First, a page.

Stocks Popped Higher, Anyway

Central banks are hawkish. Stocks popped higher, anyway.

Last week, despite signs that inflation is slowing, U.S. Federal Reserve (Fed) officials emphasized their commitment to tightening monetary policy to lower inflation. Several indicated they anticipate a third consecutive rate hike of 75 basis points, reported Craig Torres and Matthew Boesler of Bloomberg.

Investors seemed to disregard the Fed as U.S. stocks moved higher, snapping a three-week losing streak. The Standard & Poor’s 500 Index finished the week up 3.6 percent, the Dow Jones Industrial Average gained 2.7 percent, and the Nasdaq Composite rose 4.1 percent, reported Christine Idzelis and Joseph Adinolfi of MarketWatch.

The European Central Bank (ECB) announced a rate increase of 75 basis points and revised its expectations for inflation higher last week. The ECB emphasized that tightening will continue and more rate hikes are likely. European stocks rose following the ECB’s announcement, reported Karen Gilchrist and Katrina Bishop of CNBC.

Last week’s stock market gains were a bit confounding, especially when you consider the fact that money has been flowing out of global equities and bonds and into cash and investments that are perceived to be safe havens. The stock market’s performance may be the result of investors whose only option was to buy shares. Bloomberg’s Lu Wang and Isabelle Lee explained:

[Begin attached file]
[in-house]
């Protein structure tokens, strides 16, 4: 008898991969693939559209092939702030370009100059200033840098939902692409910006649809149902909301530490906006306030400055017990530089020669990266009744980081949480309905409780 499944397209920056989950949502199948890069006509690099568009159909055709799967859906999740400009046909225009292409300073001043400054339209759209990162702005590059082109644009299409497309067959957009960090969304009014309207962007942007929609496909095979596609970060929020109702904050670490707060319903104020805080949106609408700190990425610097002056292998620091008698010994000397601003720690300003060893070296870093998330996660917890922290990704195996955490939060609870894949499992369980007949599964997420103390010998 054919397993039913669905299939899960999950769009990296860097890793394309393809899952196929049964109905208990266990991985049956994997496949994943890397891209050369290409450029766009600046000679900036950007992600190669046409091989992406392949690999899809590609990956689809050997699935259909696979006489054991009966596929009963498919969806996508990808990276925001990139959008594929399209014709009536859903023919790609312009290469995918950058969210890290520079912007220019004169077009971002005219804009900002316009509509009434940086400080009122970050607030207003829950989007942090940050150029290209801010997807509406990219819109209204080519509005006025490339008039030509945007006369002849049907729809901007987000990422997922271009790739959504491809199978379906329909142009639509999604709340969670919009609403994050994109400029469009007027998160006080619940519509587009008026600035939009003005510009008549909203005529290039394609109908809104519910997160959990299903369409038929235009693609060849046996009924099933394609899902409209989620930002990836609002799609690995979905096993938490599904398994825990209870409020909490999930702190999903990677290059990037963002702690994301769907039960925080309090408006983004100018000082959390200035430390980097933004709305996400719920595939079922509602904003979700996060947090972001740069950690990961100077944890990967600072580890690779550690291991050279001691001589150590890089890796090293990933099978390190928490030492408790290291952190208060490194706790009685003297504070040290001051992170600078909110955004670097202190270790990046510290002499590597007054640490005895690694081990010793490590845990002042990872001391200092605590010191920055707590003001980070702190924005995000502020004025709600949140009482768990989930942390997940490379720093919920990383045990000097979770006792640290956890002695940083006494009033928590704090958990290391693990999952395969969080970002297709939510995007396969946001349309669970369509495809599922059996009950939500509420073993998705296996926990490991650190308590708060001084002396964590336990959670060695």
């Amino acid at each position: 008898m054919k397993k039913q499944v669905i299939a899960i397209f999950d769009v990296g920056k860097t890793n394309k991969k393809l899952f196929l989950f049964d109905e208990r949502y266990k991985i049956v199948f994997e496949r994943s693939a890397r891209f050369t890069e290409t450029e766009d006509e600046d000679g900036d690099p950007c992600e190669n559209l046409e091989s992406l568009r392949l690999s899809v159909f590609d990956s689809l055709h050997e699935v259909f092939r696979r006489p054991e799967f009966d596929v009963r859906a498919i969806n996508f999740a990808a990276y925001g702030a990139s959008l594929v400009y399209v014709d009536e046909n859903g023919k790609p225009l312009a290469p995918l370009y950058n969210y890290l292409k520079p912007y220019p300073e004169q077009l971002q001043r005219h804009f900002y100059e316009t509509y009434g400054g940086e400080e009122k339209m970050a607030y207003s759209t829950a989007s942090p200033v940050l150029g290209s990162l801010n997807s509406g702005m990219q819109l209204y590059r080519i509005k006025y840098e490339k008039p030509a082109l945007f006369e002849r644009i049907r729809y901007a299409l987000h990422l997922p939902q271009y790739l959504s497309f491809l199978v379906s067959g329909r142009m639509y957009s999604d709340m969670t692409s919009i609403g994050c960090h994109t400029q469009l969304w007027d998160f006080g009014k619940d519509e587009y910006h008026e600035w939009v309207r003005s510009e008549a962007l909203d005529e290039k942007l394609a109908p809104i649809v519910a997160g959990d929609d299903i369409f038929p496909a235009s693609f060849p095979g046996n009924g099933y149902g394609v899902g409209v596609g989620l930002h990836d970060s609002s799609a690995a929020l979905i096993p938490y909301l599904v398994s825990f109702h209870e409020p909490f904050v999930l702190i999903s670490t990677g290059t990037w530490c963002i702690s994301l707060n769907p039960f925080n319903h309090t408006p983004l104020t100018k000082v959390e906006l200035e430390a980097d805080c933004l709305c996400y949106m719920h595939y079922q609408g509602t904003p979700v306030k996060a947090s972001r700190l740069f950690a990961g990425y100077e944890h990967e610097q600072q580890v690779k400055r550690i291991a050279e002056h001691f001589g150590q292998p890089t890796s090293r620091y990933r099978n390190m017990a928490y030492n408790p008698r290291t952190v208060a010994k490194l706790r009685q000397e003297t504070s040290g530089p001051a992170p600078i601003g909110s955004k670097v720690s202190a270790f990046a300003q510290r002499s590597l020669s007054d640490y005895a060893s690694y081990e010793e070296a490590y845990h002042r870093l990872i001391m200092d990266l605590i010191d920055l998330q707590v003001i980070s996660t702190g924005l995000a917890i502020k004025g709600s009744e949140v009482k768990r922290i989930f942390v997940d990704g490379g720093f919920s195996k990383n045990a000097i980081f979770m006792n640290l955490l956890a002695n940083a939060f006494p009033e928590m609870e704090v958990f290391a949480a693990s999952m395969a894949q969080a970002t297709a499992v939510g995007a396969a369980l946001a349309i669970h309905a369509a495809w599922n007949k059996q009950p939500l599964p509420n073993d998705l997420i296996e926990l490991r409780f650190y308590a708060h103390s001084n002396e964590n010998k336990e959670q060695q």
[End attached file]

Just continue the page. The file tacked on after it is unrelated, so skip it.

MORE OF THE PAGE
“In a week that saw discretionary buyers beat a quick retreat from risky assets, another set of traders stood up to halt a three-week plunge in the S&P 500: those with little choice but to buy. They included short sellers, whose rush to cover lifted stocks [that] they’re betting against to gains of more than twice the market’s. Options dealers were another bullish force after getting caught needing to boost hedges by buying stocks when they rise.”

Major U.S. stock indices moved higher last week, and U.S. Treasury yields moved higher across the yield curve.

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